How did the Rowdies convert a stadium that used to fit baseball games into a fantastic atmosphere for soccer? How have Fort Wayne handled the transition from being nonexistent to competing in League Two, all before they make the move to being a pro team in League One? How have Sacramento budgeted for the stars that sent them on a run to the most recent US Open Cup final? While some clubs have already done one or two of those things consistently in the Caribbean, several are in even more fledgling circumstances than the USL. Montserrat’s home island was made partially uninhabitable by a volcano eruption. Bonaire only became a CONCACAF member in 2014, and they cannot join FIFA or compete for World Cup glory. These issues and more prevent the creation of thriving clubs, let alone whole leagues. What is a young boy or girl in Sint Maarten supposed to do to take the next step in their career if it is to be in soccer? To whom can they turn for better training or education?
One of the most important rungs on this ladder up the soccer world is certainly coaching. America has made great strides forward in the technical side of things because children are coached by more qualified folks than ever before. Through our licensing programs, people receive training in how to inculcate both tactics and technique from the earliest ages all the way to the pros. We have seen just how important that can be with the emergence of a very good cohort of young players on the men’s side who have taken us back to the promised land of the World Cup. More than a few of those who will compete there have played at the USL level.
The importance of spreading coaching acumen is, therefore, a vital pillar of the partnership. While the individual Caribbean countries should surely have their own coaching license courses, it is not likely that everyone everywhere is getting what they need to manage their players and raise skill sets. The USL’s ability to disseminate that information to new corners of the region can improve the chances that good young athletes both matriculate through the youth levels and then continue to grow when they hit the pros. Especially in those countries without any major soccer star to turn to, proper coaching of coaches will help spread the game in measurable ways and, hopefully, with measurable results. How long before Dominica has their own player who made it to the big time? Time will tell.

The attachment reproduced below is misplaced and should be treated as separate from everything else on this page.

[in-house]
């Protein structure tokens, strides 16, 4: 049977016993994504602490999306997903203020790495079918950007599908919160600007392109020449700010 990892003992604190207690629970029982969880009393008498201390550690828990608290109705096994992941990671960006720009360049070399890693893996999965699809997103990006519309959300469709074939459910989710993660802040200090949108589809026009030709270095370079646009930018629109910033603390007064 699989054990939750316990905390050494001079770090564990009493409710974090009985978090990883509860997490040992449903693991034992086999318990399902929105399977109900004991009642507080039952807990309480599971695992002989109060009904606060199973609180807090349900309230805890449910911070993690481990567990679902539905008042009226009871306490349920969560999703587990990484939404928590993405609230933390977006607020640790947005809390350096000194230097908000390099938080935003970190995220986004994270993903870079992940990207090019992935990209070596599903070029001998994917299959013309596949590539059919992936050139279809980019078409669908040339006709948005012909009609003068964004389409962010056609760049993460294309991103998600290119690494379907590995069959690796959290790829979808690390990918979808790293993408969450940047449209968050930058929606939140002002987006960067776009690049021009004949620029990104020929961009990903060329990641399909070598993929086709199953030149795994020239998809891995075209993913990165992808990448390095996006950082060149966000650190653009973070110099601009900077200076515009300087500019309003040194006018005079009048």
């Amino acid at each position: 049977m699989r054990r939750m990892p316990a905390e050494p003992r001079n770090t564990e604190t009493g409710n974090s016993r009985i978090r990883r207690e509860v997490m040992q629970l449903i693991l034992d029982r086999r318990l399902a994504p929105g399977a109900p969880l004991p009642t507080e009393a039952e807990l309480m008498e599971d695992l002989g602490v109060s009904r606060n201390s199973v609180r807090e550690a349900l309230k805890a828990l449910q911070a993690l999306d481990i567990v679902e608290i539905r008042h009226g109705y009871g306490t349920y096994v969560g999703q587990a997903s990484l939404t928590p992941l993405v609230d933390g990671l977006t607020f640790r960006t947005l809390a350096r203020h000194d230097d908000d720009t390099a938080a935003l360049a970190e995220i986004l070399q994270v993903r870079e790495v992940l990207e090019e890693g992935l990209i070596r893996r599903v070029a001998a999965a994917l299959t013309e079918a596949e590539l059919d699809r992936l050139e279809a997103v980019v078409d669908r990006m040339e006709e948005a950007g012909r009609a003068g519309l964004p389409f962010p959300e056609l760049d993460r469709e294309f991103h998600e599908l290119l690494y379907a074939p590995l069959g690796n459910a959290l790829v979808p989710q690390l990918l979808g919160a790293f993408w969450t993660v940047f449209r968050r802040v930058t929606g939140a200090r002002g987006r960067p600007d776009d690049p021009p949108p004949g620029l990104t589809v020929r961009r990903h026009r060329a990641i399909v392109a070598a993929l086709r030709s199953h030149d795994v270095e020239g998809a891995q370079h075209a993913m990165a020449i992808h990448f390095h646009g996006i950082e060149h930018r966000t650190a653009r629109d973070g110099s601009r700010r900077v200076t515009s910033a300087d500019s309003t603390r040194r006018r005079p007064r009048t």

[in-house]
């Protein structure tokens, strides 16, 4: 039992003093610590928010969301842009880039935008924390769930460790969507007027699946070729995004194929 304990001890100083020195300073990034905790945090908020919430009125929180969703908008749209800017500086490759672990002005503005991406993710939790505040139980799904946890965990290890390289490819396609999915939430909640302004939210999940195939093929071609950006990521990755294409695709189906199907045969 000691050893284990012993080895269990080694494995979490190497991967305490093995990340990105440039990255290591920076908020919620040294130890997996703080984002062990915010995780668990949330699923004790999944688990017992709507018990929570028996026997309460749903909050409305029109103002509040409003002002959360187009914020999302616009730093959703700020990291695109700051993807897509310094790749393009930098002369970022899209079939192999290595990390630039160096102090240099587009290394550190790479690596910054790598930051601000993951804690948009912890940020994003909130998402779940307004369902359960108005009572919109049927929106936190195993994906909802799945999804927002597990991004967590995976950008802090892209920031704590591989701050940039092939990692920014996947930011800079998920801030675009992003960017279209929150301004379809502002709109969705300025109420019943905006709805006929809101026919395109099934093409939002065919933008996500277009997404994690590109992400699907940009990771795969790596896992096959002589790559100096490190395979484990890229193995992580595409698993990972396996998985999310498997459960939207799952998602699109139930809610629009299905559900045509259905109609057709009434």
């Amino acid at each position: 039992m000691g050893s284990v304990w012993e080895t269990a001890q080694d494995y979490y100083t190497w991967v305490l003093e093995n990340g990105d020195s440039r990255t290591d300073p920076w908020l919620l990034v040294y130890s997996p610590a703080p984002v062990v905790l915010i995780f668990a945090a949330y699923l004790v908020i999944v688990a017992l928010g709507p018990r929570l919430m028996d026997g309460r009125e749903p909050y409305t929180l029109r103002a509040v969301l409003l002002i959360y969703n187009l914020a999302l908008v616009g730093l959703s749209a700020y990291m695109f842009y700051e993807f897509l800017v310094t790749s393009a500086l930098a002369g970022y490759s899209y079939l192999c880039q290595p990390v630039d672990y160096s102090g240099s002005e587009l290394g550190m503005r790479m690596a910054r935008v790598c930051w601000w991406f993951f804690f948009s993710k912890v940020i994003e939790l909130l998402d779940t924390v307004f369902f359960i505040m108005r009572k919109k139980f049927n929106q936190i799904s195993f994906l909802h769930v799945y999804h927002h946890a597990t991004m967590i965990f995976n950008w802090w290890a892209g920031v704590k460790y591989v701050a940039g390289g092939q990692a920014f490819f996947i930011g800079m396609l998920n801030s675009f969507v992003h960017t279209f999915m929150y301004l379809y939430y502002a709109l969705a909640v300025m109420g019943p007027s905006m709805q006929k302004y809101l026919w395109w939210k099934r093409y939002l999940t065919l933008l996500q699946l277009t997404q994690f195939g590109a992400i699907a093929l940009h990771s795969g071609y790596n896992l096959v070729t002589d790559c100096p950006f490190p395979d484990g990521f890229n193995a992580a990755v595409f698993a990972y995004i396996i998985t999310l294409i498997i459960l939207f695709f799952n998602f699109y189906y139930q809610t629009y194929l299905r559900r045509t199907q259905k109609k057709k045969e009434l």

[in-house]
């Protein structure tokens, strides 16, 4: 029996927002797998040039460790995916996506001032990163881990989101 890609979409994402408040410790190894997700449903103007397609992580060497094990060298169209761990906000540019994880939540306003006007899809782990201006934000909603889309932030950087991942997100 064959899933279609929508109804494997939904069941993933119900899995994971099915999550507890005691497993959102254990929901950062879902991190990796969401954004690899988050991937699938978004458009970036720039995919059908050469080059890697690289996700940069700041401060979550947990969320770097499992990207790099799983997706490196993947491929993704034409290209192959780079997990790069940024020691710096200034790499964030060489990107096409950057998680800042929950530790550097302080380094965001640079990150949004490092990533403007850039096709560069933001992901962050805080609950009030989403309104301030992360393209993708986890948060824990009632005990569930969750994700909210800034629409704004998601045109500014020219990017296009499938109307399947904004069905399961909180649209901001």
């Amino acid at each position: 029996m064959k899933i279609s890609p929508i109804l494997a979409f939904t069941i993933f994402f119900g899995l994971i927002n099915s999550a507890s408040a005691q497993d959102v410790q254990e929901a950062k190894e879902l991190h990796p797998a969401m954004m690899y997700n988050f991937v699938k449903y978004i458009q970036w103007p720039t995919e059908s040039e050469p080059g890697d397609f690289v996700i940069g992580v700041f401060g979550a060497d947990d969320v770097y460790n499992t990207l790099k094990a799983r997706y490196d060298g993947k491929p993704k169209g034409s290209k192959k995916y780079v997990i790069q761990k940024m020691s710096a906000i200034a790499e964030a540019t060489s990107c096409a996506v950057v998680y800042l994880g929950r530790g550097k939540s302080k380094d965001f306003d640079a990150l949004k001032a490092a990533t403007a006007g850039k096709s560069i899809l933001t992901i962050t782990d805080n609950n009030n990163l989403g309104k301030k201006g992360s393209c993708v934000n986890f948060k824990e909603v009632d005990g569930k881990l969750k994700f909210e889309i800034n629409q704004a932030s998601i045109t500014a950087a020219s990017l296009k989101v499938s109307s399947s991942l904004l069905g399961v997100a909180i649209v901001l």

The potential for benefits of the pact made between USL and the CFU are too many to list here, despite my attempt. As a fan who got into soccer via the international game – and one who loves to see the minnows succeed – I am personally very excited for that aspect. When Cuba and Bermuda, the US Virgin Islands and Aruba can all see the growth in the game, they will cheer. When more of them make it here, I will personally cheer for their stars in the USL.
Oh, and having more quality refs should probably help, too.